But America provided a challenge. Americans like things big and different, Brenner thought, so he wanted to supersize his chocolate menu for New York.
Goodbye, little candy shop. Hello Chocolate Bar and Restaurant - think Willy Wonka in Paris.
With two Manhattan locations now up and running, this pied piper of cocoa wanted to expand again and picked a spot on 15th street between Walnut and Locust, closely surrounded by a mix of bars and a diverse group eateries: Butcher & Singer (steakhouse), Miga (Korean), Shiroi Hana (sushi), the Kibitz Room (Jewish deli) and the soon-to-open Shank & Evelyn's (South Philly sandwiches).
It's a perfect fit for the eclectic chocolatier, who's more Moby than Yul Brynner in his low-key look and aesthetic. As for how he stays so thin being around chocolate all day, it's exercise. A lot of it.
Brenner chose Philadelphia because it's close to his New York base - he's very hands-on - and "I fell in love with what's happening here, with the new foodie culture" he said while touring his new restaurant last week. "People here are much more open to new concepts. They love change. To try things."
Equally important to Brenner's location being part of the city's food scene is its proximity to the Kimmel Center and the Academy of Music, because he describes dining at his restaurant as "theater."
"There was a very big contradiction between the way people thought of the chocolate experience and the way they could experience that experience in the retail market," Brenner said.
So he tried to take elements of all the ways people daydreamed and wondered about his beloved sweet and "put every fantasy about chocolate into one place."
"Chocolate to me is European," Brenner said, "so the restaurant is part Parisian cafe. Then I added some 'Charlie and the Chocolate Factory' [with big vats of spinning chocolate cream, also available to go on tap].
"I added spices from all over the world that we use to create our chocolates. And then part of it is like a lab - like a drugstore."
Brenner also added a drinking ceremony - hot chocolate as high art. You may never again add boiling water to a powdery mix.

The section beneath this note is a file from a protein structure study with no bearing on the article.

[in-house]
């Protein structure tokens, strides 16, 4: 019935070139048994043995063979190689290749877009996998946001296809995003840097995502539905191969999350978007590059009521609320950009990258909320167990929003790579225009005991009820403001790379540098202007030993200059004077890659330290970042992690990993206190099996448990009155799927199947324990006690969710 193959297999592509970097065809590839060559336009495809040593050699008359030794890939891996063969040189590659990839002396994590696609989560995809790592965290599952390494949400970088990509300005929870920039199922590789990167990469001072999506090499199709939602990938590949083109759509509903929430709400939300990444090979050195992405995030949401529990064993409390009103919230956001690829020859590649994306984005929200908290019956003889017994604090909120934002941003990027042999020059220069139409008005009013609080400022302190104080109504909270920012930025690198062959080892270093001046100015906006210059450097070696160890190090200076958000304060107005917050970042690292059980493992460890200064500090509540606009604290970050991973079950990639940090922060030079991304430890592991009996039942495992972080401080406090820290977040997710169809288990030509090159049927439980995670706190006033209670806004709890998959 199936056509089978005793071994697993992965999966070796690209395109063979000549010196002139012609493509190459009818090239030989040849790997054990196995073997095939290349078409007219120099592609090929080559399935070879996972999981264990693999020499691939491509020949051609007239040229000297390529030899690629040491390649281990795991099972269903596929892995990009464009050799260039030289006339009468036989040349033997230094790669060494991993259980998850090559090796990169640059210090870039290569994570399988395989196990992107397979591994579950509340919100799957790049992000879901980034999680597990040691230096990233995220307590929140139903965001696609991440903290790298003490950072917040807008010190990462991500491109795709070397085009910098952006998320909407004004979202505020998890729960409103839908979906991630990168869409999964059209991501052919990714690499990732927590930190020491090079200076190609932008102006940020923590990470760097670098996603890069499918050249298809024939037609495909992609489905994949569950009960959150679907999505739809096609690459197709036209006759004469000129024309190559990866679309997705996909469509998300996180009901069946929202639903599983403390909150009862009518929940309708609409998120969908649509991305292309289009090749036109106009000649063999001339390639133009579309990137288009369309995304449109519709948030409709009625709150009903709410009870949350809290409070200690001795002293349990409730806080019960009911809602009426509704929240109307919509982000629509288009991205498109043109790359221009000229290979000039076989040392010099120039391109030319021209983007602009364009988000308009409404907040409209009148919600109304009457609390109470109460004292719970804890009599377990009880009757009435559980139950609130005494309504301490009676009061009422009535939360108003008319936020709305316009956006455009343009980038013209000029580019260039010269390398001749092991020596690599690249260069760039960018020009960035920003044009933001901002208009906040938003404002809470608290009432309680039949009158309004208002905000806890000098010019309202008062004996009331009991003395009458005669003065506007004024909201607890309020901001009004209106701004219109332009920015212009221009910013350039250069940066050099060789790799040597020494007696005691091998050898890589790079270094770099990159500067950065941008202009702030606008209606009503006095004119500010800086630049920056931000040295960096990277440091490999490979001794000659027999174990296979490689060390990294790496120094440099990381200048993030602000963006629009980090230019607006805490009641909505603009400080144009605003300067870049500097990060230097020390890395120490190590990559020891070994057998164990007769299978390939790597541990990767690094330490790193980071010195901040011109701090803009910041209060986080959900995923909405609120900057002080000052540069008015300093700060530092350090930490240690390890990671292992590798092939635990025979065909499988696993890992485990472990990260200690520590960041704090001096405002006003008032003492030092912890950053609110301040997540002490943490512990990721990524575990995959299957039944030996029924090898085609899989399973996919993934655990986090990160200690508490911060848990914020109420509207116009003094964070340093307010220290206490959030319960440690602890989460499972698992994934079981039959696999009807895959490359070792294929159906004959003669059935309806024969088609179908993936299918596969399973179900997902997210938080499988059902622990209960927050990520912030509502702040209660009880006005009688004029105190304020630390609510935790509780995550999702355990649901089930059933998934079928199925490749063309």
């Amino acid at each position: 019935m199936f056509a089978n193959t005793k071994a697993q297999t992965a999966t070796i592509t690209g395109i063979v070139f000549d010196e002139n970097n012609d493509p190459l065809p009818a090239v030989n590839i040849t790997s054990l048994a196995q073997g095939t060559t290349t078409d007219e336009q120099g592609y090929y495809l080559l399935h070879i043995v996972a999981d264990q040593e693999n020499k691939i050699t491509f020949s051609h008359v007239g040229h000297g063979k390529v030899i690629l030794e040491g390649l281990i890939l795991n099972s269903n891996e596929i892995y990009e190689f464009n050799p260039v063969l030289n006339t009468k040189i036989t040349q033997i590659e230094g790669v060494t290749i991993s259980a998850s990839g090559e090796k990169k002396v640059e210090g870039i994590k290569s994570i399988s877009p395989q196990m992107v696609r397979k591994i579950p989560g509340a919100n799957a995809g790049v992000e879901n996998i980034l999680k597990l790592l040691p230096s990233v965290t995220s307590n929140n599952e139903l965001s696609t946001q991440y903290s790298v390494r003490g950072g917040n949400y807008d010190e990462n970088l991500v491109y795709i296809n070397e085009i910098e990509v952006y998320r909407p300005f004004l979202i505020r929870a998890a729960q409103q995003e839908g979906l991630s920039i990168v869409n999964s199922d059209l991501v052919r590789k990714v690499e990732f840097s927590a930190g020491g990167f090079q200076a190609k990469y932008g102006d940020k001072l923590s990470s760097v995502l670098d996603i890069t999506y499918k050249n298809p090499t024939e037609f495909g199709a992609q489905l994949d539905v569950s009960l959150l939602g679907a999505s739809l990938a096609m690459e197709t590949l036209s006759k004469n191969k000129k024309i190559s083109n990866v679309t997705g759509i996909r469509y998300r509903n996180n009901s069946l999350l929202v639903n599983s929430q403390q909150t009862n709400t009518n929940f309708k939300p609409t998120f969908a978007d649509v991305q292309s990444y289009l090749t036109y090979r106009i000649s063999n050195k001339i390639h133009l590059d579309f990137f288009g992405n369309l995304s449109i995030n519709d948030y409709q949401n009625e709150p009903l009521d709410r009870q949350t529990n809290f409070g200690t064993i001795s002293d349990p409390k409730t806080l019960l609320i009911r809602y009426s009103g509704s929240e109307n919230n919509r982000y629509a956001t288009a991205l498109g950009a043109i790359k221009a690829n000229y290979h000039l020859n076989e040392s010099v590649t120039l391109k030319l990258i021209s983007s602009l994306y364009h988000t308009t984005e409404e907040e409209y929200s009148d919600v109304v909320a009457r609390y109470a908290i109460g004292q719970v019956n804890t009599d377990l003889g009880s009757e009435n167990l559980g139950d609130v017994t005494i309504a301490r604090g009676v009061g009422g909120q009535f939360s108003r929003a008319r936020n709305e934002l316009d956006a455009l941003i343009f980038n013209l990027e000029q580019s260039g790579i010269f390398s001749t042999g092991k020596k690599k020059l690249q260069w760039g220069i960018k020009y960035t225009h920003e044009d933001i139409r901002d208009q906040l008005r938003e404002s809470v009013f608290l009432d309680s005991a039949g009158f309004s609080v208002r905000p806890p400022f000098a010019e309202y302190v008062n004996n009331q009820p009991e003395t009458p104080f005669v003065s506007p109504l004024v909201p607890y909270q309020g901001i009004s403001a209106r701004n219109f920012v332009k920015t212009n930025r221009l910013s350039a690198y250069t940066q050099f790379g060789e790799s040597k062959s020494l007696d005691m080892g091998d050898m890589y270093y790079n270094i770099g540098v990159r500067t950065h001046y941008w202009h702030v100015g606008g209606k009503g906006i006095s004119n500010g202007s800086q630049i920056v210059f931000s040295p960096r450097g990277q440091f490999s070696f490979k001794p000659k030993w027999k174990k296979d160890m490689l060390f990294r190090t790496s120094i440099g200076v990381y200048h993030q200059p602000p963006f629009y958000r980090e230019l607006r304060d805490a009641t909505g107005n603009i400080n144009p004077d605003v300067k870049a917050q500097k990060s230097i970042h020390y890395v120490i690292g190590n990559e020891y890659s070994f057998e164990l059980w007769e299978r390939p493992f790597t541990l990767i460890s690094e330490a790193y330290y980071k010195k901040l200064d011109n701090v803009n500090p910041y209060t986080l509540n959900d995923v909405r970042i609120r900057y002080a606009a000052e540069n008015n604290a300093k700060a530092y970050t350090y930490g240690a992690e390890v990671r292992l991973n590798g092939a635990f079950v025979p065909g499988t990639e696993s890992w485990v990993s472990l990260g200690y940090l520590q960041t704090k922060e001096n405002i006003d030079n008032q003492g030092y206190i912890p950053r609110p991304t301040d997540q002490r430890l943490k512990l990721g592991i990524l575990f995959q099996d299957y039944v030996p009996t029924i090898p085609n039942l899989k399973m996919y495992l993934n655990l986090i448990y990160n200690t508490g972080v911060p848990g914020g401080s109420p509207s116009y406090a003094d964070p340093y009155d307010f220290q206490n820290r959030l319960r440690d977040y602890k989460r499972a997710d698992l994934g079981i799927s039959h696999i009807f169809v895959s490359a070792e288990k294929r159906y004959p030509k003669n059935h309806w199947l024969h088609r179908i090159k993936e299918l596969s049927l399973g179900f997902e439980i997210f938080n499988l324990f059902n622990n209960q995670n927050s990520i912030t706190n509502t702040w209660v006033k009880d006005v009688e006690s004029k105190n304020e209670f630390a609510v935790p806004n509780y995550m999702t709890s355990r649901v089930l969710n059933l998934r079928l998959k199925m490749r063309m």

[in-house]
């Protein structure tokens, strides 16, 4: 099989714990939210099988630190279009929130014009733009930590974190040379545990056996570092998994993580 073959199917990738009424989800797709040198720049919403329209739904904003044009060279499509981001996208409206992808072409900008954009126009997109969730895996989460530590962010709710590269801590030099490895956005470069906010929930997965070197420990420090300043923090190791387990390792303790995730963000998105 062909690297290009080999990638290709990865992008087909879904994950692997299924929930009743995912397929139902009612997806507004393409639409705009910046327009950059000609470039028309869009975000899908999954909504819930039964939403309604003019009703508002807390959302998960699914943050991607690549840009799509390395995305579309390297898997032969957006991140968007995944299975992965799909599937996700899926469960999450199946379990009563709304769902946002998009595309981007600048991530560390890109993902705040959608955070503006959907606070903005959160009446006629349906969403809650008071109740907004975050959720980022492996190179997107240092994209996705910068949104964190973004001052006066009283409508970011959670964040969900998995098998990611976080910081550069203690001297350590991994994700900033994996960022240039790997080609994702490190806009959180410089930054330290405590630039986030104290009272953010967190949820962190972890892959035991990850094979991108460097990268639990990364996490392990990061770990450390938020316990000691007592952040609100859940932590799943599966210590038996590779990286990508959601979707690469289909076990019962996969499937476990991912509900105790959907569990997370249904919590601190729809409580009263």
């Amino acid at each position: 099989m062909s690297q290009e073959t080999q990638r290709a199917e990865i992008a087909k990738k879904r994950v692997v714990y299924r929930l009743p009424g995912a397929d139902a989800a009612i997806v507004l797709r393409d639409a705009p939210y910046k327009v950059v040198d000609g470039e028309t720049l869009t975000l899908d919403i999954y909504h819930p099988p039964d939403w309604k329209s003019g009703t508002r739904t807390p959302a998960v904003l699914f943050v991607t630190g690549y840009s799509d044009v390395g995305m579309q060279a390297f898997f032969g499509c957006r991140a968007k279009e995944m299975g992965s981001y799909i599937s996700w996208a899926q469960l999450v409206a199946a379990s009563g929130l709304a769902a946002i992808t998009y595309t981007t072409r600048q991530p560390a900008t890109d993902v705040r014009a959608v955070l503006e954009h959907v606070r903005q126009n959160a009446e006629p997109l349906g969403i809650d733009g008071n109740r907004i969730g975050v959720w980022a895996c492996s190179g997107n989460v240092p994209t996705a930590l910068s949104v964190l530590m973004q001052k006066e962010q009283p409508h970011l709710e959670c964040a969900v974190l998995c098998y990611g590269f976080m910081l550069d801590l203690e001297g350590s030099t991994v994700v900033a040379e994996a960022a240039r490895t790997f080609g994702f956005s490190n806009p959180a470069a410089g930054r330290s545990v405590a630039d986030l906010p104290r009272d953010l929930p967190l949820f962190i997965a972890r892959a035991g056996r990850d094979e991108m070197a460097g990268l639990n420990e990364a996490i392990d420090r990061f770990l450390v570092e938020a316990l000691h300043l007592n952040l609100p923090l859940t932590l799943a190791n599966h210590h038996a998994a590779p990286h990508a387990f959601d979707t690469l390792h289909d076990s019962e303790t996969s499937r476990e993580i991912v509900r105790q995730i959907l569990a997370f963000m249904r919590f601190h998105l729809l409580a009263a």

With as much attention paid to the cups as the cocoa, there's the handle-free Hug Mug, Brenner's signature item, which you cradle in your hands, and the Suckao, in which you concoct your own warmth by mixing milk and chocolate over a burning candle.
For other types of chocolate drinks, Brenner has a Kangaroo Cup, in which chocolate pieces warm in a ceramic pouch next to steamy coffee drinks, and an Alice Cup with a metal straw poking out from a frozen chocolate frappe.
Want something a little stronger? There's a line of chocolate martinis and cocktails, including the frozen Chocolate Disco Cocktail ($10), with white chocolate cream, banana, strawberries and rum.
As for the dining, you can get dishes without chocolate, but you can get those anywhere. Wouldn't you rather indulge in a brunch with Chocolate Chocolate Chocolate Pancakes ($14.95) or a Black & White Chocolate Blintz ($10.95)?
Bagel, lox and cream cheese is so last century. Brenner's bagel comes with melted milk chocolate and either peanut butter or hazelnut cream ($6).
There's no chocolate aioli (yet) for dinner's Black Sesame Salmon ($17.95), but lunch and dinner side dishes include Waffle Fries Dusted with Chili and Cocoa Powder ($5.95) and Vidalia Onion Rings with a Dark Chocolate Ranch Dipping Sauce ($6.95).
But make sure you leave room for dessert. Or simply start with dessert. The Chocolate Pizza (half, $8.25; whole, $14.75) is a thin pastry crust covered with melted chocolate chunks, melted marshmallows and candied hazelnuts.
Hate it when you buy an ice cream pop and all the chocolate coating flakes off? The Popsicle Fondue ($7.95) gives you classic ice cream on a stick and dishes of melted chocolate, chocolate crunches and hazelnut pieces for repeat dipping.
"No one's doing chocolate like we do," Brenner said. "We're developing a chocolate culture."
And the culture is thriving, even in a down economy. "I'm not nervous, but encouraged," Brenner said. "This is a very high-end experience of food, design and ambience."
Brenner said even the health-conscious need a little cocoa with their crunches. "My grandfather lived to 98," he said "and every day he downed a shot of whiskey and ate chocolate.
"Happiness and fun are the key for health, and chocolate makes it happy." *